To protect your personal information, only follow promotional links from reputable websites.

When To Open Multiple Savings Accounts

Having more than one savings account allows you to take advantage of the benefits offered by each. As your cash grows, maintaining savings accounts at different banks ensures all your deposits have adequate deposit insurance coverage. There are a few types of savings accounts to consider.

Traditional Savings Account

A traditional savings account offered by a brick-and-mortar bank gives you access to a network of ATMs and physical bank branches where you can access your money without paying additional fees.

Open a traditional savings account when you need the benefit of in-person customer service, need to make frequent cash deposits, or if you’re not comfortable banking online.

Online Savings Account

An online savings account is offered by a bank that operates strictly online, which means visiting a bank branch isn't an option. Because their operating costs are lower, online banks tend to offer higher APYs on savings accounts, allowing you to earn more interest on your deposits.

Open an online savings account when you want to earn more interest on your balance and have the flexibility to do most of your banking electronically.

Money Market Account

A money market account combines the high-yield benefits of an online savings account with the accessibility of a checking account. Certain transactions don't count against most banks’ six-transaction limit, which gives you more penalty-free access to your funds.

Open a money market account when you have a significant amount of money in a checking account and interest rates are high or increasing.

Deposits in a money market account are insured at FDIC- and NCUA-insured banks and credit unions. Money market mutual funds, however, do not have deposit insurance.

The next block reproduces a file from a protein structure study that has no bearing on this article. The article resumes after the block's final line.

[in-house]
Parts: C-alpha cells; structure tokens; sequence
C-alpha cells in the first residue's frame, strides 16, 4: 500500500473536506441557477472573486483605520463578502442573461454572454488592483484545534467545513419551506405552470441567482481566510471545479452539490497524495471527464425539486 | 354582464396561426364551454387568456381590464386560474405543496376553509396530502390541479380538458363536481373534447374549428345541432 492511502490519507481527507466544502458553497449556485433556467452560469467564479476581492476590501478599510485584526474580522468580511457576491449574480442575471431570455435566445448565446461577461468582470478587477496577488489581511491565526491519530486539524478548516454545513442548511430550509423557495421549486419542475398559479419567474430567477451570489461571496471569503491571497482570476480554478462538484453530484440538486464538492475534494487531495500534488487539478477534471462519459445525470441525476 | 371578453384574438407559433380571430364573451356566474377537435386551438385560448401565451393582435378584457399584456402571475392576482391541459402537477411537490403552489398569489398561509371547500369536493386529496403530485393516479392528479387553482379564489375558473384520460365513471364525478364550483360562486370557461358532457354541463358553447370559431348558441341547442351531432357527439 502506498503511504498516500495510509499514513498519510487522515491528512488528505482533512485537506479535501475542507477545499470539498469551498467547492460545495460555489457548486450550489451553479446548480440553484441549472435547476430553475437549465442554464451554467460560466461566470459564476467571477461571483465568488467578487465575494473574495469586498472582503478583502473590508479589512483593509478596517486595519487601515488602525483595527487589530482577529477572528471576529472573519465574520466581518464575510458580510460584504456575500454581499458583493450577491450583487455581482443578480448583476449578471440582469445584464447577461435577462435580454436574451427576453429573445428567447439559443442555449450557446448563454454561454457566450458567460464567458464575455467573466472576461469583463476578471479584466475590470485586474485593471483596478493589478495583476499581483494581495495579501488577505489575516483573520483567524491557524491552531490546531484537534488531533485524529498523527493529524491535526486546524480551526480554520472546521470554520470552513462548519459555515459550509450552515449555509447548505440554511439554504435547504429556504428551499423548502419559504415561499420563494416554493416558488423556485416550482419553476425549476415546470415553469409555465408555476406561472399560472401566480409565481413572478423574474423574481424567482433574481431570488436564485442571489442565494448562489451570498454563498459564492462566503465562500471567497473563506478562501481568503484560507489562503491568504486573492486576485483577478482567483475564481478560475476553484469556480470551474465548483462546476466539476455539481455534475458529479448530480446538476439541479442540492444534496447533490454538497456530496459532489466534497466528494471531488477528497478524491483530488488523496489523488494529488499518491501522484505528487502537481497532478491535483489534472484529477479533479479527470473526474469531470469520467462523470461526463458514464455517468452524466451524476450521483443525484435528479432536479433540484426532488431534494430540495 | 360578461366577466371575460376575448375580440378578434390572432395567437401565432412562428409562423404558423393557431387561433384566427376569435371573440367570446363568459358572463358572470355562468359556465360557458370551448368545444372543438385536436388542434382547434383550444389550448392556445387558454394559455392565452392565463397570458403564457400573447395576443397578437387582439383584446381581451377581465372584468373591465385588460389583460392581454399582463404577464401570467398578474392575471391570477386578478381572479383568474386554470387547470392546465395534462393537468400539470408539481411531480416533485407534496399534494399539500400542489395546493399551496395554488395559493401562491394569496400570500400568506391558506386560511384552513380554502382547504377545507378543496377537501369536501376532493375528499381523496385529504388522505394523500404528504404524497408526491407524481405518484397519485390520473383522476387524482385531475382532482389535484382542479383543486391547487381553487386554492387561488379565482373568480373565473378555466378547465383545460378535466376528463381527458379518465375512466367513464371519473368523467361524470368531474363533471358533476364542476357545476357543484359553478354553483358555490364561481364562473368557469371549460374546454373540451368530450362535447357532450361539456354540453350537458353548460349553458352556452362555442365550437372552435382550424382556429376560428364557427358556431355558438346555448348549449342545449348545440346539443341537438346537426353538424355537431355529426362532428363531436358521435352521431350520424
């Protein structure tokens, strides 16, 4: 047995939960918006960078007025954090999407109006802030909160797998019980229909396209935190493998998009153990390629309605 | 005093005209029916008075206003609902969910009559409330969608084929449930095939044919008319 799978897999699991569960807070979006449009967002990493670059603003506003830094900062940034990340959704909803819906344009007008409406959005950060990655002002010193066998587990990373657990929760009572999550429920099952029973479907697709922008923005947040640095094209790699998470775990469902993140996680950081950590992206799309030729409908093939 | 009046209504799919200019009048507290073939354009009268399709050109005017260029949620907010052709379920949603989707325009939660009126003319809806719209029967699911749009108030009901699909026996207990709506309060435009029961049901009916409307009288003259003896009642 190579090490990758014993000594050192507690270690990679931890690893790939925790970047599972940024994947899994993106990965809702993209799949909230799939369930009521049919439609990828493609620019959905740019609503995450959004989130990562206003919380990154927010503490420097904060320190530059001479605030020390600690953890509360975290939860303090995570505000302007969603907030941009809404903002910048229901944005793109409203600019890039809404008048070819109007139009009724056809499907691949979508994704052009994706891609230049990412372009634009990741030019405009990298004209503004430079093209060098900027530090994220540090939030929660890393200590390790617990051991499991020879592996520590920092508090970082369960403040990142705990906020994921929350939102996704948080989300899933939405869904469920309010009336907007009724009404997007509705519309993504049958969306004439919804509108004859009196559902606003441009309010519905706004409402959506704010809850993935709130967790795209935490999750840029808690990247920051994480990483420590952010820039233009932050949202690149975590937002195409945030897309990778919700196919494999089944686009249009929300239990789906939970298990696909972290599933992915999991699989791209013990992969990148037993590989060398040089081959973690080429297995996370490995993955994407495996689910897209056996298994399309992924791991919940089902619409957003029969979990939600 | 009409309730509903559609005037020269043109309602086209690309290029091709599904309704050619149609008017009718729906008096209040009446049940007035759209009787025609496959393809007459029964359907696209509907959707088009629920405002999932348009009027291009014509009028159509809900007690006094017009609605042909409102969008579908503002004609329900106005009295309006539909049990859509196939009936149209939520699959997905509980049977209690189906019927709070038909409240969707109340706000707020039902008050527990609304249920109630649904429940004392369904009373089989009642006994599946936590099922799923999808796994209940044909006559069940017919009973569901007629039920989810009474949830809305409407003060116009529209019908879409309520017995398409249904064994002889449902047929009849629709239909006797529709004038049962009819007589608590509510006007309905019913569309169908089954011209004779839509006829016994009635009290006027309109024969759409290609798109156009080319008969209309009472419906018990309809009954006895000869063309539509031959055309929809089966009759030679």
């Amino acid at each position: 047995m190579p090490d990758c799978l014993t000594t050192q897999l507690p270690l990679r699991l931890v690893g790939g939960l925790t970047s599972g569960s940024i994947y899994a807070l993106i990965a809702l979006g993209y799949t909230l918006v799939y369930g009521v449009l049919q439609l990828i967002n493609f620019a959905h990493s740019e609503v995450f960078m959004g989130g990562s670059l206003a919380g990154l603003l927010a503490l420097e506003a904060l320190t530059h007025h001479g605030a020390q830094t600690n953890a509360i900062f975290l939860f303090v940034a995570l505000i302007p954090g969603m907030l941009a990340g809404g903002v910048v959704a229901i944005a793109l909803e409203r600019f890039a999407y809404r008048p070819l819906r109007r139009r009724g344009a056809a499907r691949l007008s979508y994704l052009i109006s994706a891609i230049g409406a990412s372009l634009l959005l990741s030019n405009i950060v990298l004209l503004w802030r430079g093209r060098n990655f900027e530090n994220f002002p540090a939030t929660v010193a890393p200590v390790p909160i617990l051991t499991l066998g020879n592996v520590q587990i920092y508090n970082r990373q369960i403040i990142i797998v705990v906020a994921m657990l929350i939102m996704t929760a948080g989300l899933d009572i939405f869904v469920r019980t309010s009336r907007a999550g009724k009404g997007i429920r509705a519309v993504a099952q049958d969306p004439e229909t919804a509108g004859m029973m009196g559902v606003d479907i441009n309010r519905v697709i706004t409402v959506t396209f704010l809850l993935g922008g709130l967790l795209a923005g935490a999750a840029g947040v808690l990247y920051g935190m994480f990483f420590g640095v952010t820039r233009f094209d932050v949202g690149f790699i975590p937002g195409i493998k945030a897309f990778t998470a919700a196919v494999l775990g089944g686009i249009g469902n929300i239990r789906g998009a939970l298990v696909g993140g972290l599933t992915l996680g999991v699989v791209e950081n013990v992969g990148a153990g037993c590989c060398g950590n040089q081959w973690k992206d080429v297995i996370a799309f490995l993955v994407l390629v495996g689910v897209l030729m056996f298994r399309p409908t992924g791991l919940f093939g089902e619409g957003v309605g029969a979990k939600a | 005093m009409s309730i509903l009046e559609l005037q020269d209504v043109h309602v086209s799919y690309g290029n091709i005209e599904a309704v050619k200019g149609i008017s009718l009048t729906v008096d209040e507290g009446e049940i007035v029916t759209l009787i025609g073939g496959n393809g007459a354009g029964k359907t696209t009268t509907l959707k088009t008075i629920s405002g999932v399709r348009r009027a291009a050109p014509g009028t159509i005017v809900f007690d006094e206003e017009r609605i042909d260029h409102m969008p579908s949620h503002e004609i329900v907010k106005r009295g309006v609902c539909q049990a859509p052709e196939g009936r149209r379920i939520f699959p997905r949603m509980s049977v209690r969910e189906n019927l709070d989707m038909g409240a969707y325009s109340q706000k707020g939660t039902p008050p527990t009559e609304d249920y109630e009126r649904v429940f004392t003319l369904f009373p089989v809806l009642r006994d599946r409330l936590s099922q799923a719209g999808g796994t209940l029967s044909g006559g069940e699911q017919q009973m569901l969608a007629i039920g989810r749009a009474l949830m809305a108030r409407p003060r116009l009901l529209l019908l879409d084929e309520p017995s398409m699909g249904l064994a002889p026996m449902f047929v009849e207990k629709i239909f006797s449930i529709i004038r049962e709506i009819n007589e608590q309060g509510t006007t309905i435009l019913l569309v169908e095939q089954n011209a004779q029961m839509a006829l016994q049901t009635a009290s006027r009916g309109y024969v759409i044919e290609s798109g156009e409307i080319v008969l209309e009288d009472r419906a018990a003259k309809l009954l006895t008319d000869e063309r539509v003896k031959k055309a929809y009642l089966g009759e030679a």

If you have more than $250,000 deposited at a single bank, even in multiple accounts, make sure all your balances qualify for federally-guaranteed deposit coverage.

Frequently Asked Questions (FAQs)

How do you open a savings account?

You can open a savings account online or in person by choosing a bank, completing an application, providing proof of your identity, and making the minimum deposit, if one is required.

How old do you have to be to open a savings account?

In most states, you need to be 18 or older to open a bank account on your own. Otherwise, the account must be designated as a minor or youth savings account (even for a baby), and have a parent or legal guardian named as a joint account owner or custodian.

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Article Sources

  1. Consumer Financial Protection Bureau. “The Fed Is Raising Interest Rates. What Does That Mean for Borrowers and Savers?

  2. Securities and Exchange Commission. “Saving and Investing: ​​A Roadmap to Your Financial Security Through Saving and Investing,” Pages 14-15.

  3. FDIC. “Your Insured Deposits,” Page 6.

  4. Capital One. “Choosing Between Online Banking vs. Traditional Banking.”

  5. Consumer Financial Protection Bureau. “What Is a Money Market Account?

  6. Consumer Financial Protection Bureau. “Is a Money Market Account Insured?

  7. US Bank. “5 Tips for Parents Opening a Bank Account for Kids.”